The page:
Skip to content Skip to footer

Girl power

Electrical Review Logo

Protective clothing specialist ProGARM explores the issue of “one size fits all” universal PPE and how to overcome the problem.

In industries working around high and low voltage electricity, the importance of PPE is widely recognised, and the latest safety requirements are understood by managers and operatives alike. However the same can’t be said when it comes to the potentially fatal risk posed by Arc Flash – a relatively misunderstood, but extremely common type of electrical explosion facing sectors from utilities to industrial electrical, civil engineering and rail. And for females working in these industries, this problem is only heightened when combined with the universal fit of PPE that many women are faced with wearing.

The problem with universal PPE

The number of female workers in the industry is on the rise, and while increasingly mixed gender workforces is a positive change, the traditional universal fit of PPE can pose risks to female workers.

The universal fit of safety garments combined with increasingly mixed gender workforces across all industries is posing a great risk to female workers, due to protective clothing that is not tailored to their size and shape. Women have different hip to waist ratios from men, as well as wider forefeet and shorter foot arches, meaning that simply offering menswear in smaller sizes, or a unisex range simply isn’t sufficient. Women may often have to opt for the size bigger to accommodate for their hips, resulting in trousers that are too long and kneecap pads in the wrong location, all posing risks to the wearer.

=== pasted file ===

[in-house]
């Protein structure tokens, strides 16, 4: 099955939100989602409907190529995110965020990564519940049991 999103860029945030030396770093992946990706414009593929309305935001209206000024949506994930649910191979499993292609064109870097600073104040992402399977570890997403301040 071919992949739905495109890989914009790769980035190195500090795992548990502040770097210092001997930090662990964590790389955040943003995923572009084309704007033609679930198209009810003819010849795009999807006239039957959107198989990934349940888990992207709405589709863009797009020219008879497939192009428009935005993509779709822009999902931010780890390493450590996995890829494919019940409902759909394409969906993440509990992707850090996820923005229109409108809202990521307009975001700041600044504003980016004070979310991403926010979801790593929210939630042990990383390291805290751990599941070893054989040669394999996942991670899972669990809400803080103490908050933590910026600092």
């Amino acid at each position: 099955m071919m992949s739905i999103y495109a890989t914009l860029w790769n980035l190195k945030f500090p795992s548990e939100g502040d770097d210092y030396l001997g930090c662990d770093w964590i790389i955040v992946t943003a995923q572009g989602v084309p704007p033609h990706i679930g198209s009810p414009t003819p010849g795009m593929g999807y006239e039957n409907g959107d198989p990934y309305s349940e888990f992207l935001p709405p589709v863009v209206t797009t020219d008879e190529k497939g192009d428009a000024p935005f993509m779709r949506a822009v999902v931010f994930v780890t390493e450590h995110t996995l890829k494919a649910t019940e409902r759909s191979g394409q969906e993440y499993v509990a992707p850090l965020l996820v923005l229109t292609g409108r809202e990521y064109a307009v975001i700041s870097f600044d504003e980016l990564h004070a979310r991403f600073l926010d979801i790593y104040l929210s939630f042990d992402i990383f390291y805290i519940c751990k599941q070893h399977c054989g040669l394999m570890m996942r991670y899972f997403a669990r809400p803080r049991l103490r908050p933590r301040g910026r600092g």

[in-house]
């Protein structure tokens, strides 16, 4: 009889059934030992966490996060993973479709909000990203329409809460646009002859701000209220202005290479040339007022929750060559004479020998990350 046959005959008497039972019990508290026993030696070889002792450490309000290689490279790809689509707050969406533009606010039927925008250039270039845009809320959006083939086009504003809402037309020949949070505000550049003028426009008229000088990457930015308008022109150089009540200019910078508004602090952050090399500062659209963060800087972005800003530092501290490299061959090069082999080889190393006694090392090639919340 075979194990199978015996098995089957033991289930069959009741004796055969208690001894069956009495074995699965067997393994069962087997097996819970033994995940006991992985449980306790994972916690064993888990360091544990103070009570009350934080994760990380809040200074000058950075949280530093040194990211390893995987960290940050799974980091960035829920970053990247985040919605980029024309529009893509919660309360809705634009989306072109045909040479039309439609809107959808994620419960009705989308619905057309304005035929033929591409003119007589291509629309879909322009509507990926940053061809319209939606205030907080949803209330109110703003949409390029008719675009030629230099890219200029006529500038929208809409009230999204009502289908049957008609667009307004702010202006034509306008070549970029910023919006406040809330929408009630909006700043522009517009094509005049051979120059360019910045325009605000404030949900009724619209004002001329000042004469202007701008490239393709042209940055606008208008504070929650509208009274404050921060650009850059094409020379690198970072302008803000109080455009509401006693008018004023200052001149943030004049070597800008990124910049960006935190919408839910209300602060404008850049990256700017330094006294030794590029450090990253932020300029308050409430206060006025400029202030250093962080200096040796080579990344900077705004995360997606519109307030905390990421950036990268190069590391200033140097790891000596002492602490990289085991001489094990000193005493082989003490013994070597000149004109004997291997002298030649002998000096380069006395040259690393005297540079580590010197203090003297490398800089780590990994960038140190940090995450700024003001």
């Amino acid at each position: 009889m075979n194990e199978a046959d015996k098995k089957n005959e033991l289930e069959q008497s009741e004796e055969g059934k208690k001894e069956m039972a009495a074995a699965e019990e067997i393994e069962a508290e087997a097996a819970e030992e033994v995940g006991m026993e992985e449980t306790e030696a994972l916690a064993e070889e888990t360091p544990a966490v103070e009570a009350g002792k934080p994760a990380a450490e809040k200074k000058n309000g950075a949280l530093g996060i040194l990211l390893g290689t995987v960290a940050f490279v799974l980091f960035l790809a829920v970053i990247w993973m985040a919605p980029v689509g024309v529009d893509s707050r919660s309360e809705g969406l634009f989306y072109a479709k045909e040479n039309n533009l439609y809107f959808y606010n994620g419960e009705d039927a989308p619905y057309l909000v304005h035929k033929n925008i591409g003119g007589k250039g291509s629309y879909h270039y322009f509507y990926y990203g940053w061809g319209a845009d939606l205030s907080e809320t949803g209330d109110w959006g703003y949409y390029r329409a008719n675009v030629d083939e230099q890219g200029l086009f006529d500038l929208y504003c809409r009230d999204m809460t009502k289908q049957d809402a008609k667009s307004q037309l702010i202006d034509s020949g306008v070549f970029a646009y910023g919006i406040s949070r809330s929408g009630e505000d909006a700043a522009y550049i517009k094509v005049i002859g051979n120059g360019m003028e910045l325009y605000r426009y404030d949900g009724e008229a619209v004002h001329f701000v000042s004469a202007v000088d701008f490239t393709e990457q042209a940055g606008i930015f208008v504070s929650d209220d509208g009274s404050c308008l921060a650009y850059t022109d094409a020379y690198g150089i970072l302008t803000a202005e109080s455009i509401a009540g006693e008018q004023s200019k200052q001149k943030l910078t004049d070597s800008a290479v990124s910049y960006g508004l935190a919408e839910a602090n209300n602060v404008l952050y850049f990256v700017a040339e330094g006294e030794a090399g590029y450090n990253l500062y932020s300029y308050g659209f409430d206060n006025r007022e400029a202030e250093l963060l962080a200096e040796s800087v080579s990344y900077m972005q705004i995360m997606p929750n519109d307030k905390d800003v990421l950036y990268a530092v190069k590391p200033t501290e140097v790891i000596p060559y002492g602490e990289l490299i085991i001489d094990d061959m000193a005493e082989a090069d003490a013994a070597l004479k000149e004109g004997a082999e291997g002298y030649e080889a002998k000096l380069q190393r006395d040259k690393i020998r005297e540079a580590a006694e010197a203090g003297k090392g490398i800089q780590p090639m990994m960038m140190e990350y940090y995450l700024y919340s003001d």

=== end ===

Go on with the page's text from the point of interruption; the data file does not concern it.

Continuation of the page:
Many women are often faced with wearing either unisex or men’s jackets, which are sizes too big and not suitably fitted, making them bulky and often uncomfortable to wear. While many may not realise it, these ill-fitting clothes hugely impact the level of protection. Uncomfortable and baggy jackets make it all too easy and tempting to roll up the sleeves or unfasten the jacket, which leaves areas of the body unprotected. Additionally, ill-fitting PPE makes it tempting to use an everyday belt to ensure a better fit, however these are vulnerable to catching fire or melting into the PPE should an Arc Flash event occur.

What is an Arc Flash?

An Arc Flash is when an arcing fault releases dangerous levels of radiant energy, which vaporises metal that spews from the arc. The air is super-heated causing pressure waves that can throw individuals across rooms and create a deadly molten shrapnel. They can be caused by voltage spikes, worn connections, cable strikes or gaps in insulation, and are a risk even in low-voltage set ups.

With temperatures of up to 35,000ºF, which is more than four times hotter than the surface of the sun, an Arc Flash has the potential to burn an operative’s skin within fractions of a second. Treatment for those that survive an incident can require years of skin grafts, hospital stays and rehabilitation – they may never recover sufficiently to regain their lifestyle, meaning PPE really is the last line of defence for workers.

Overcoming the issue

Simply put, those looking to address the issue of protective clothing for women, should look to specially designed PPE for women.

It’s not just jackets, overalls and trousers that need to be considered as part of Arc Flash protective PPE – women may also require arc resistant underwear to provide further protection. This is due to the fact that everyday manufacturing materials can melt into skin even under PPE clothing, potentially causing severe burns.

It’s also paramount to ensure protective garments are manufactured from inherent fibres which feature specific Arc Flash resilient components, rather than treated fabrics which have undergone  – always look for products that feature Arc Flash protective qualities in the thread, as opposed to just a treated material, which will lose its impact over time. 


Kayleigh Hutchins


Top Stories

Stay In The Know

Get the Electrical Review Newsletter direct to your inbox, and don't miss a thing.